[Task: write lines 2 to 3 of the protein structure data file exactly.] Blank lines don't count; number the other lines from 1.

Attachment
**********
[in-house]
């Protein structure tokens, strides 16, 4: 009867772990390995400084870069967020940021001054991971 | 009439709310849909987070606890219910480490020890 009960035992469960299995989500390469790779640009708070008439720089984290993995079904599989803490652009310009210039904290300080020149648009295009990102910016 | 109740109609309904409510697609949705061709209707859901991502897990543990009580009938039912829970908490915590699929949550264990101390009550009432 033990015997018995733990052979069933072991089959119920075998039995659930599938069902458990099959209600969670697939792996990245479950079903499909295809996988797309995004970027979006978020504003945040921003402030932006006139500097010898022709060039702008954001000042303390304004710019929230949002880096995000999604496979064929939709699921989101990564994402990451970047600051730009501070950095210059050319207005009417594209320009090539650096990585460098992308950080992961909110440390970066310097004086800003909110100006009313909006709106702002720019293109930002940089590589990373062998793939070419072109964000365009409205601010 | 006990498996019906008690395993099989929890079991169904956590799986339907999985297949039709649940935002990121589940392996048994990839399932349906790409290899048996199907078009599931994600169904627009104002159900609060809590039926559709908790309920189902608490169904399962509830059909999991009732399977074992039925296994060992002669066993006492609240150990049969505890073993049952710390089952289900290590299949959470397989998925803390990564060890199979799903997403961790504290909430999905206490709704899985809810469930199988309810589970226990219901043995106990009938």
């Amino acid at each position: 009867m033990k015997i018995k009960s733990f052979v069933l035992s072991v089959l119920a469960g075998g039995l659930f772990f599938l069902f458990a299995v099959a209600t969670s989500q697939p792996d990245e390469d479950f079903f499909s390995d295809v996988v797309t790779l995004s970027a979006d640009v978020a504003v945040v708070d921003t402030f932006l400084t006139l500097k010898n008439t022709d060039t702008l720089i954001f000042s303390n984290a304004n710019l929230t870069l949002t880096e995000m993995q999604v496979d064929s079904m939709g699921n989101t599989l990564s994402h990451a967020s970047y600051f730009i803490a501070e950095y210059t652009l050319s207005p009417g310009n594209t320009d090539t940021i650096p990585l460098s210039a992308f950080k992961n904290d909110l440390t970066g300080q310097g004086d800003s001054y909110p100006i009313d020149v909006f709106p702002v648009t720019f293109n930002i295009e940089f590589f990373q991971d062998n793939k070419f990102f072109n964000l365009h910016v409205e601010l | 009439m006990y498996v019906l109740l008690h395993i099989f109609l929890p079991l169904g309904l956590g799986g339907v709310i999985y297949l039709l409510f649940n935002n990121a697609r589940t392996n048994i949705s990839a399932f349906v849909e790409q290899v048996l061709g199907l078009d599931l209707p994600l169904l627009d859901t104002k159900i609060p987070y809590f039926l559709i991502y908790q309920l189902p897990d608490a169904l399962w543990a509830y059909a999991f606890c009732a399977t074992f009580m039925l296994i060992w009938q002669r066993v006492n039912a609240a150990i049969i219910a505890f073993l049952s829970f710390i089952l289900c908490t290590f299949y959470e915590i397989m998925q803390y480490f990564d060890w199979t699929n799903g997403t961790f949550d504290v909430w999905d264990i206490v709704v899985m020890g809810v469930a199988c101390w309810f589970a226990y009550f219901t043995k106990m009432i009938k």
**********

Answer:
């Protein structure tokens, strides 16, 4: 009867772990390995400084870069967020940021001054991971 | 009439709310849909987070606890219910480490020890 009960035992469960299995989500390469790779640009708070008439720089984290993995079904599989803490652009310009210039904290300080020149648009295009990102910016 | 109740109609309904409510697609949705061709209707859901991502897990543990009580009938039912829970908490915590699929949550264990101390009550009432 033990015997018995733990052979069933072991089959119920075998039995659930599938069902458990099959209600969670697939792996990245479950079903499909295809996988797309995004970027979006978020504003945040921003402030932006006139500097010898022709060039702008954001000042303390304004710019929230949002880096995000999604496979064929939709699921989101990564994402990451970047600051730009501070950095210059050319207005009417594209320009090539650096990585460098992308950080992961909110440390970066310097004086800003909110100006009313909006709106702002720019293109930002940089590589990373062998793939070419072109964000365009409205601010 | 006990498996019906008690395993099989929890079991169904956590799986339907999985297949039709649940935002990121589940392996048994990839399932349906790409290899048996199907078009599931994600169904627009104002159900609060809590039926559709908790309920189902608490169904399962509830059909999991009732399977074992039925296994060992002669066993006492609240150990049969505890073993049952710390089952289900290590299949959470397989998925803390990564060890199979799903997403961790504290909430999905206490709704899985809810469930199988309810589970226990219901043995106990009938």
């Amino acid at each position: 009867m033990k015997i018995k009960s733990f052979v069933l035992s072991v089959l119920a469960g075998g039995l659930f772990f599938l069902f458990a299995v099959a209600t969670s989500q697939p792996d990245e390469d479950f079903f499909s390995d295809v996988v797309t790779l995004s970027a979006d640009v978020a504003v945040v708070d921003t402030f932006l400084t006139l500097k010898n008439t022709d060039t702008l720089i954001f000042s303390n984290a304004n710019l929230t870069l949002t880096e995000m993995q999604v496979d064929s079904m939709g699921n989101t599989l990564s994402h990451a967020s970047y600051f730009i803490a501070e950095y210059t652009l050319s207005p009417g310009n594209t320009d090539t940021i650096p990585l460098s210039a992308f950080k992961n904290d909110l440390t970066g300080q310097g004086d800003s001054y909110p100006i009313d020149v909006f709106p702002v648009t720019f293109n930002i295009e940089f590589f990373q991971d062998n793939k070419f990102f072109n964000l365009h910016v409205e601010l | 009439m006990y498996v019906l109740l008690h395993i099989f109609l929890p079991l169904g309904l956590g799986g339907v709310i999985y297949l039709l409510f649940n935002n990121a697609r589940t392996n048994i949705s990839a399932f349906v849909e790409q290899v048996l061709g199907l078009d599931l209707p994600l169904l627009d859901t104002k159900i609060p987070y809590f039926l559709i991502y908790q309920l189902p897990d608490a169904l399962w543990a509830y059909a999991f606890c009732a399977t074992f009580m039925l296994i060992w009938q002669r066993v006492n039912a609240a150990i049969i219910a505890f073993l049952s829970f710390i089952l289900c908490t290590f299949y959470e915590i397989m998925q803390y480490f990564d060890w199979t699929n799903g997403t961790f949550d504290v909430w999905d264990i206490v709704v899985m020890g809810v469930a199988c101390w309810f589970a226990y009550f219901t043995k106990m009432i009938k």